While I normally approve not of "people's choice" awards -- that's what box office is for -- I do find the European Film Awards a curious beast worth noting each year. They have variety by way of scattershot film culture, there being no unifying "Hollywood" to control them. This year their People's Choice Awards -- which you can vote on and enter for a chance to win a trip to the awards in Berlin -- offers up an odd collection of Camp Comedy (France's star-laden Potiche), Royalty Porn (The UK's Oscar winner The King's Speech), Meta History (Spain's Even The Rain), Message Movie (Denmark's Oscar Winner In a Better World), Neeson-y Thriller (the international Unknown), Fish Out of Water Comedy (Italy's Welcome to the South), Ensemble Drama (France's star-laden Little White Lies), and even Animated Family Film (Germany's Animals United).
Go and vote...
...as long as you're not planning to help The King's Speech win yet more statues. Cinema-Gods help us all.
Meanwhile the Oscar Foreign Film submissions continue...
Anne Sewitsky’s debut Happy, Happy (Sykt lykkelig) which we've previously discussed (I heart the trailer) will represent the land of the midnight sun in this year's Oscar race. Previous awards under its belt include the Sundance Festival's World Cinema Jury Prize Dramatic which, if you'll recall, is the same prize that the great Australian feature Animal Kingdom got its first big boost from in 2010. Joachim Trier's Oslo August 31st is the loser in this Oscar scenario but here's hoping that both films get stateside distribution.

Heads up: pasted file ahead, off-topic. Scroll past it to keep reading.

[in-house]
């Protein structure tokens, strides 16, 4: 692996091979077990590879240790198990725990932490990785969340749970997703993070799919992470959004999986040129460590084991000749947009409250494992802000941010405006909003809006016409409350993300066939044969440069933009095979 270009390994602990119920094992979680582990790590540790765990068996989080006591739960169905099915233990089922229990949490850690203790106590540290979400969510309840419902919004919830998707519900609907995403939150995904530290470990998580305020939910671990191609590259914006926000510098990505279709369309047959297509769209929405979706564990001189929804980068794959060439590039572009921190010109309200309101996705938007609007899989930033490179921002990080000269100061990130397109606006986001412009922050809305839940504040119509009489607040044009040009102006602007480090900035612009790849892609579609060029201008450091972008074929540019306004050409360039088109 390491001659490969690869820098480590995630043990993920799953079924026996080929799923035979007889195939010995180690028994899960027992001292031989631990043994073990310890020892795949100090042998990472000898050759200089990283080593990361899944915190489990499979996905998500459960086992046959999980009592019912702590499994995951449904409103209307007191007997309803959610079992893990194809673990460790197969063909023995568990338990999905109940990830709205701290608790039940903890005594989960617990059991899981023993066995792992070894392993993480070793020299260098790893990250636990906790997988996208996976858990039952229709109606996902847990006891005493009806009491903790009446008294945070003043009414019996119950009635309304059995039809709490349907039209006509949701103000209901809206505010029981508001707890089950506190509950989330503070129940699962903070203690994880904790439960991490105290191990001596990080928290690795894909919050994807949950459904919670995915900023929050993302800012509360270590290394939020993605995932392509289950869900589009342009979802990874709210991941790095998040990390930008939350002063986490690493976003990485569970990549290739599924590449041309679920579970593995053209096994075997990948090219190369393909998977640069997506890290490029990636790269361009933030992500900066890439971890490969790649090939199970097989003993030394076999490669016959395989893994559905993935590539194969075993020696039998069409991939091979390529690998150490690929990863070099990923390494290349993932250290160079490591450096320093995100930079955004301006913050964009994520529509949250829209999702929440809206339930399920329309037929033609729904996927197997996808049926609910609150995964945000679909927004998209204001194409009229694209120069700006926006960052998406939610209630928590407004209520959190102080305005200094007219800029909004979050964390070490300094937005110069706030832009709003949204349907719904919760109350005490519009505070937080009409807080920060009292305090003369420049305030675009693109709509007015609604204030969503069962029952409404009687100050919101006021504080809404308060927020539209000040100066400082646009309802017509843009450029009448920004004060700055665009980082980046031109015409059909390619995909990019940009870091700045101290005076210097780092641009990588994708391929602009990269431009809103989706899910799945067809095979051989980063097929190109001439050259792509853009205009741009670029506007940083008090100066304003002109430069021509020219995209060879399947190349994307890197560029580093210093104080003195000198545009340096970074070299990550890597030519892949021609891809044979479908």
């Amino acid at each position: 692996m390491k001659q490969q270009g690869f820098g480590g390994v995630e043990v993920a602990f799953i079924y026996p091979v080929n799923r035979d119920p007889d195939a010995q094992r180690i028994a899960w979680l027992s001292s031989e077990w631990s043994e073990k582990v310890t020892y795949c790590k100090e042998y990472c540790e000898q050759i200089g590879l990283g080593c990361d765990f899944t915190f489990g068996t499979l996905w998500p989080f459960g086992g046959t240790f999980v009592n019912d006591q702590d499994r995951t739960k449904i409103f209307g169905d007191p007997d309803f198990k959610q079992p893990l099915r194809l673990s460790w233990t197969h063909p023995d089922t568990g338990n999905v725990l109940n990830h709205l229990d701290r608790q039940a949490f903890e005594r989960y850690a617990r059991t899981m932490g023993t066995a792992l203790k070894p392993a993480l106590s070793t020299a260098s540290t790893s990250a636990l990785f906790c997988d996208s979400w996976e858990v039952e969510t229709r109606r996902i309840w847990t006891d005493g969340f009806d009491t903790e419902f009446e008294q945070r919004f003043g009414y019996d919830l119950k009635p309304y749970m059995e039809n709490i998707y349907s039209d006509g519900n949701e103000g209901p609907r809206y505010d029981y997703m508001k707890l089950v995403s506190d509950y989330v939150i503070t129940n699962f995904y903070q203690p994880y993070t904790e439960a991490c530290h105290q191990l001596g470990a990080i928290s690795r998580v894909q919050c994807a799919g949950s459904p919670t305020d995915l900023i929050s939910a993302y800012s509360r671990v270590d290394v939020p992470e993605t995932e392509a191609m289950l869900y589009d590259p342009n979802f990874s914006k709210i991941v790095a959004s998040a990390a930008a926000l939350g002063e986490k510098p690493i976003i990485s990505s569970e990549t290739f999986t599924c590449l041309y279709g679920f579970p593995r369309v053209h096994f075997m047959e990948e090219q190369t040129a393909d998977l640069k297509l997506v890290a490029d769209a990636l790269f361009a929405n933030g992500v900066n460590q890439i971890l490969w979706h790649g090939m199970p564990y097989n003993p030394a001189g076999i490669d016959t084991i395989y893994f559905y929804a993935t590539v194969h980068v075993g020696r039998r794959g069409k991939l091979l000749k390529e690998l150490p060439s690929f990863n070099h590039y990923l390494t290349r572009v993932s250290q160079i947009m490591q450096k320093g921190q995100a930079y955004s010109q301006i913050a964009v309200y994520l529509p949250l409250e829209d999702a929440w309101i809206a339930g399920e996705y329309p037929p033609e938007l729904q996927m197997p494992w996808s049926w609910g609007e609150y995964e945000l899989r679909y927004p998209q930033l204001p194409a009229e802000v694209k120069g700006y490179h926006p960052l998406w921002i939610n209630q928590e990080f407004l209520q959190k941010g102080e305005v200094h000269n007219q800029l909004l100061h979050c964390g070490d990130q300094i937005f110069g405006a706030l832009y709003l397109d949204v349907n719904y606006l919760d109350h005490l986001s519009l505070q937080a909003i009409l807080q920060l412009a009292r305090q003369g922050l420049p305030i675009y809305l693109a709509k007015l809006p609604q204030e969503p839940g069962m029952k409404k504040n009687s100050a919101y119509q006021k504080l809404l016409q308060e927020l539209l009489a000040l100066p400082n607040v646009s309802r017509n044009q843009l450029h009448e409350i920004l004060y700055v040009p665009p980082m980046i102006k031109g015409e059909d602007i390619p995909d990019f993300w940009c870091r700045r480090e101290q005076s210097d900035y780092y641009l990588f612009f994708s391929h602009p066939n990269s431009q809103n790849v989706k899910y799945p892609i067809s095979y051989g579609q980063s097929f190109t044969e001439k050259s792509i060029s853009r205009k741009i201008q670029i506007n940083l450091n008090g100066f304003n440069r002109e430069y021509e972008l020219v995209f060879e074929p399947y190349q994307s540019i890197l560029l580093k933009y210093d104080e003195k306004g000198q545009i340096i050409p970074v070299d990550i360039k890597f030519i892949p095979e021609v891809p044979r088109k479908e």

Bela Tarr's The Turin Horse will represent daring Hungary in this year's Oscar race. Hungary nearly always competes for Most Atypical Submitted Film which is bad for their nominatability but great for proof of variety in that odd annual Oscar survey of what's happening in international cinema. This one will need a helping hand from that special committee that Oscar dreamt up to basically force critical darlings on to the nominated shortlist. The new system obviously paid off last year for Greece's Dogtooth. Cinema Underground tells it like so...
Not since Alexander Sokurov’s The Second Circle have I watched a movie that felt so much more like physical endurance than an active intellectual and emotional experience... The Turin Horse is a punishing film. The people in it are ugly and often cruel. Their lives are repetitive and arduous. There is little plot, little action, little change of scenery, but there are plenty of long, long takes in which no words are spoken.
And that's from a somewhat positive review.